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Energy ministers give Europeans coal for Christmas

19 December 2017
by greenpeace -- last modified 19 December 2017

European energy ministers have backed coal and other fossil fuels over renewable energy, in the ongoing reform of the EU’s energy laws.


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The ministers moved to maintain controversial subsidies for energy utilities, including the most polluting coal plants. They also weakened European Commission proposals to empower households, cooperatives and municipalities to produce and sell their own renewable energy.

Energy ministers also ignored calls by the European Parliament to raise the EU's 2030 target for renewable energy. Projections show that the current target is too low to meet the EU's commitments under the Paris climate agreement.

Tara Connolly, Greenpeace EU energy policy adviser, said: "Europe's coal plants will think Christmas has come early as EU energy ministers stand ready to offer them near limitless subsidies. But European citizens were left out in the cold when the same ministers gutted proposals to support their rights to produce and sell renewable energy, especially at a time when we need all the renewables we can get to meet our climate commitments. The Parliament must now back renewable energy in the hands of the many, not dirty energy in the hands of the few."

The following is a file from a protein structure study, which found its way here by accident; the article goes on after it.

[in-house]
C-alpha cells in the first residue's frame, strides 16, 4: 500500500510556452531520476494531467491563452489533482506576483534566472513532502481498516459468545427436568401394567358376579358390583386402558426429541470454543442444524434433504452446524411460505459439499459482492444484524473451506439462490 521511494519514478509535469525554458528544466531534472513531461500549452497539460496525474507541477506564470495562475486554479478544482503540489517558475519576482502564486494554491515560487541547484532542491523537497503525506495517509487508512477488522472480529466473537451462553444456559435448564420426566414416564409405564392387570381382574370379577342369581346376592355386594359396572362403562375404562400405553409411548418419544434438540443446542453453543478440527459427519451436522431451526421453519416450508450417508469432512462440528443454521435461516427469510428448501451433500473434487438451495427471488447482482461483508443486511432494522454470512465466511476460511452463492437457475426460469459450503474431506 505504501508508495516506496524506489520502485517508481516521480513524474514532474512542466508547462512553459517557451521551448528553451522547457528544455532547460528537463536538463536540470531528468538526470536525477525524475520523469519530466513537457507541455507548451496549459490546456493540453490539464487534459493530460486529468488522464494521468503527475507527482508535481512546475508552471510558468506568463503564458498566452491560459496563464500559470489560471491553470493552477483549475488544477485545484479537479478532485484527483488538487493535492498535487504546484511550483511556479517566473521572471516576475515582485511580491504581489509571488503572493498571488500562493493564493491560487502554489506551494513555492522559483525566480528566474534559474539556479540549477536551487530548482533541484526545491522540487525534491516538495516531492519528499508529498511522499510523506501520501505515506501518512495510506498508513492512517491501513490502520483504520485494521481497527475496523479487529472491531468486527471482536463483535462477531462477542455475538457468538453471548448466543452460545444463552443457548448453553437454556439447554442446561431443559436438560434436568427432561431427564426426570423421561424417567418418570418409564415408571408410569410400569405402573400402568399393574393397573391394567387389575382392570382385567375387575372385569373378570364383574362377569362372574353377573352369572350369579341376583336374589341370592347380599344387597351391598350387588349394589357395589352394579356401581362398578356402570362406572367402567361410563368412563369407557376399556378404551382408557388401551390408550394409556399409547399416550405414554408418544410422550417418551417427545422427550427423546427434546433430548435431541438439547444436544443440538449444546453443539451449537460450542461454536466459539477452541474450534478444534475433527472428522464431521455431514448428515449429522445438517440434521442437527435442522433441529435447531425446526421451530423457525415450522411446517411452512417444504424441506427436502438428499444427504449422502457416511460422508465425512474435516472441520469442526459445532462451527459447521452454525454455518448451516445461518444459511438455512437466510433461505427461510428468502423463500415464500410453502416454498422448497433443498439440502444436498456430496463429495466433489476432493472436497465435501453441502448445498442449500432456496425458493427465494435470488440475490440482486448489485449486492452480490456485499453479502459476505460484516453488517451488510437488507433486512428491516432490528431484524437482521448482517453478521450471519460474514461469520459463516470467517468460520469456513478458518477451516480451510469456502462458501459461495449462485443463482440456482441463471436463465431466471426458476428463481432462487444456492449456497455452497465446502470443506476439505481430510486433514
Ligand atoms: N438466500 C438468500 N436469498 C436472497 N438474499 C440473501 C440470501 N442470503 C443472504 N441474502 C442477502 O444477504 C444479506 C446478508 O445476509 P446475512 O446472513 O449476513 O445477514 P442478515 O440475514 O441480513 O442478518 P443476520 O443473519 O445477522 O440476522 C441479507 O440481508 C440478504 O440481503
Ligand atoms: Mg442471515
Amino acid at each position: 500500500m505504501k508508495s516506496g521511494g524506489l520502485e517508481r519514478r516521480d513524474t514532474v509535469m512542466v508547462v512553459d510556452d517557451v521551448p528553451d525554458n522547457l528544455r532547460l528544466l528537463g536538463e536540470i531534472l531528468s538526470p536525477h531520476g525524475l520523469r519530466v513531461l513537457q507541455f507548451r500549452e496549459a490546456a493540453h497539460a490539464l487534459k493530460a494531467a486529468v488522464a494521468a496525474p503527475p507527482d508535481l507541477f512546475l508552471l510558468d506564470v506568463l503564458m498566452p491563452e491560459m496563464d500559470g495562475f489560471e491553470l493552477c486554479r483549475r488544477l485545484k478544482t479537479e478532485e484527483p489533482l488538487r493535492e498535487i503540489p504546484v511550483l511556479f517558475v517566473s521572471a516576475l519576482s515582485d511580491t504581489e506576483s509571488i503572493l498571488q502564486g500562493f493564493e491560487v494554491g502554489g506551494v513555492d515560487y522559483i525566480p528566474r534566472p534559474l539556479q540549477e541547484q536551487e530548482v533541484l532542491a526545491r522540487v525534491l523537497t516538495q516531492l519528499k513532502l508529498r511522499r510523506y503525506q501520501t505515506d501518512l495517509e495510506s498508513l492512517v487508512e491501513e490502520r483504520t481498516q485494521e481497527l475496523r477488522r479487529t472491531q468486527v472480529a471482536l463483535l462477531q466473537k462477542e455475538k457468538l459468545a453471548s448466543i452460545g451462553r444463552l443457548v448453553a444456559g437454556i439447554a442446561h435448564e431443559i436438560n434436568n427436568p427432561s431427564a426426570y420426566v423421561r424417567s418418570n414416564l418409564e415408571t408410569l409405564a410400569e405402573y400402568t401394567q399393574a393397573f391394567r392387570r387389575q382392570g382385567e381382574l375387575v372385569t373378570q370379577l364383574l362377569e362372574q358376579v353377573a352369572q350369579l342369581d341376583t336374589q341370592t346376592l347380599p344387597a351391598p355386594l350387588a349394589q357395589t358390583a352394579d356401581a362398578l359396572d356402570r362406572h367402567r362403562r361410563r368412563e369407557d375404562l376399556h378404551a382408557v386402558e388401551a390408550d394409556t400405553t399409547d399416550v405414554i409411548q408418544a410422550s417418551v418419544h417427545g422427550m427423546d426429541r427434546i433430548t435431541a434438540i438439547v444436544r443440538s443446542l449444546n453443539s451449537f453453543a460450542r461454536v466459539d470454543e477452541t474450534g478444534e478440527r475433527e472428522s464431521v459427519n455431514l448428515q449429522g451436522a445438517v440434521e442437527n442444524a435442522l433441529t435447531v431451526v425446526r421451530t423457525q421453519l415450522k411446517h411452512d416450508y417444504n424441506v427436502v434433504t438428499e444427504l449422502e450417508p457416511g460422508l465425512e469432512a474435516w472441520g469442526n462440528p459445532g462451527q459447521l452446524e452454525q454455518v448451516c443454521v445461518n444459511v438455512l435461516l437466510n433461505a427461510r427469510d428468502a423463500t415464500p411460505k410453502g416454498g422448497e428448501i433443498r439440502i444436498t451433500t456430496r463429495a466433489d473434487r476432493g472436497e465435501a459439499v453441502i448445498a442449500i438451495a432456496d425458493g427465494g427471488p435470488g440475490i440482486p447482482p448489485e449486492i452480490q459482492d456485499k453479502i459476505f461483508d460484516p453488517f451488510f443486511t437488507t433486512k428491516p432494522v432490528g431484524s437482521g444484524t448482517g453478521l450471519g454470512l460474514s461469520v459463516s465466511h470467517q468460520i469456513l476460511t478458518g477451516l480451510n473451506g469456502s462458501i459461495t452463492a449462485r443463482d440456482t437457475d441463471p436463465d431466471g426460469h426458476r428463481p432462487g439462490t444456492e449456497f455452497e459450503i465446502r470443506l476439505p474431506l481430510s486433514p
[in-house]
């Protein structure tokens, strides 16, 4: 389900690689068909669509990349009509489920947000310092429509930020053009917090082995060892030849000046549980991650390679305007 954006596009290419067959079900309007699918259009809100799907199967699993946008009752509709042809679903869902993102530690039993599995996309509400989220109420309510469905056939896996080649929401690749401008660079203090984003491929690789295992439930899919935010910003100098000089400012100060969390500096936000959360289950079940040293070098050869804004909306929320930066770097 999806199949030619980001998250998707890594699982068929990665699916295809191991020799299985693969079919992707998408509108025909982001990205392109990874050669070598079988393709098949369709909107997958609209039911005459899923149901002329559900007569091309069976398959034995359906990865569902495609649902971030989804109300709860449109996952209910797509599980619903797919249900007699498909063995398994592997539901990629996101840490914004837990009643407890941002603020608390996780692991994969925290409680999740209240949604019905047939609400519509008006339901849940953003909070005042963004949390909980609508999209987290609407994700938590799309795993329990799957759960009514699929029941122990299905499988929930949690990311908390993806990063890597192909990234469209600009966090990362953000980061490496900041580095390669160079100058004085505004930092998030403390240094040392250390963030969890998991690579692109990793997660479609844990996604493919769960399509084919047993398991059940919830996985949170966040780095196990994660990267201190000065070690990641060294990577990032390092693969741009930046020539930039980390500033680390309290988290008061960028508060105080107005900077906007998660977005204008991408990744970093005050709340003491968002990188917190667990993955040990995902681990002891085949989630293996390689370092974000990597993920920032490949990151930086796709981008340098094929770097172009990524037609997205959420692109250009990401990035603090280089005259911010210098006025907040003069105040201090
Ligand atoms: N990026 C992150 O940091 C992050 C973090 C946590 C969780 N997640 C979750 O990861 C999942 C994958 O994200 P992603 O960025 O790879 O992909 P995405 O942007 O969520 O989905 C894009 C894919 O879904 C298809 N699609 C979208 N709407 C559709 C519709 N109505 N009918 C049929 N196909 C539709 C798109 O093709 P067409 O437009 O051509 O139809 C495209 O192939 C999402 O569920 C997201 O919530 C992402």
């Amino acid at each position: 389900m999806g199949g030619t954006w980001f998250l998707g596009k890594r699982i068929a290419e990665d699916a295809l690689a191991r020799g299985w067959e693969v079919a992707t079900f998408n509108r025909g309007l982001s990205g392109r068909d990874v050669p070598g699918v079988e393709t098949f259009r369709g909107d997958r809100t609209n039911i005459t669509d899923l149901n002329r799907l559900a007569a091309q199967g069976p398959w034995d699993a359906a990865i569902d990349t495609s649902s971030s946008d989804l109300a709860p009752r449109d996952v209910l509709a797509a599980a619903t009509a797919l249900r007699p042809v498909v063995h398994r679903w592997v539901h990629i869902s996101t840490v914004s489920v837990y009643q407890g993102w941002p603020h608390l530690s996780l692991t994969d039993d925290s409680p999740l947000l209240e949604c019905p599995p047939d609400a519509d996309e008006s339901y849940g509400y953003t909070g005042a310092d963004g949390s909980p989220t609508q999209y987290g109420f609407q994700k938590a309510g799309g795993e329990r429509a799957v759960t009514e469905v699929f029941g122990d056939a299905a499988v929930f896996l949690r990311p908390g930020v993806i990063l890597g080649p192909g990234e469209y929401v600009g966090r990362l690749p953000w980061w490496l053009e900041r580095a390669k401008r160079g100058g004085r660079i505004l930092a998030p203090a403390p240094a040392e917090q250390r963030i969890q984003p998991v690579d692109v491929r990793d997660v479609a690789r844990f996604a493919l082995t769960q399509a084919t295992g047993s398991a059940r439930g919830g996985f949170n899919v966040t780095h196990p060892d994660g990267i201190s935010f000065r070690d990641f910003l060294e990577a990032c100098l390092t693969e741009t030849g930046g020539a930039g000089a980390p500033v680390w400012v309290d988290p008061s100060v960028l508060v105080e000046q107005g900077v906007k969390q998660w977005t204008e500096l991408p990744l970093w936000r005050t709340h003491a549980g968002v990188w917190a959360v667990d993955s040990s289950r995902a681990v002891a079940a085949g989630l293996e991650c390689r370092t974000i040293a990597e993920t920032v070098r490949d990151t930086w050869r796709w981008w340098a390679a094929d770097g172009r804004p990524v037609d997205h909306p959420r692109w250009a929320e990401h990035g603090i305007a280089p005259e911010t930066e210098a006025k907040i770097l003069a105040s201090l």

The text agreed by energy ministers would undermine European Commission proposals requiring national governments to justify public payments to power plants just to keep them on stand-by. Ministers also changed a Commission proposal to block existing coal plants from receiving these payments after 2025 if they emit over 550g of carbon dioxide per kilowatt hour, extending the subsidies until 2031. All new coal plants would be blocked from receiving these payments after 2025, while the Commission had proposed to cease payments in 2020.

The European Parliament is expected to finalise its position on the renewable energy reform in a plenary vote during the third week of January 2018. The Parliament's energy committee will vote on proposed changes to electricity market design on 21 February 2018, before a likely vote in plenary in March. Energy ministers are expected to confirm yesterday's preliminary agreement on the full reform package at an energy council on 26 February before three-way negotiations with Commission and Parliament start in spring.

Greenpeace is an independent global campaigning organisation that acts to change attitudes and behaviour, to protect and conserve the environment and to promote peace. Greenpeace does not accept donations from governments, the EU, businesses or political parties.

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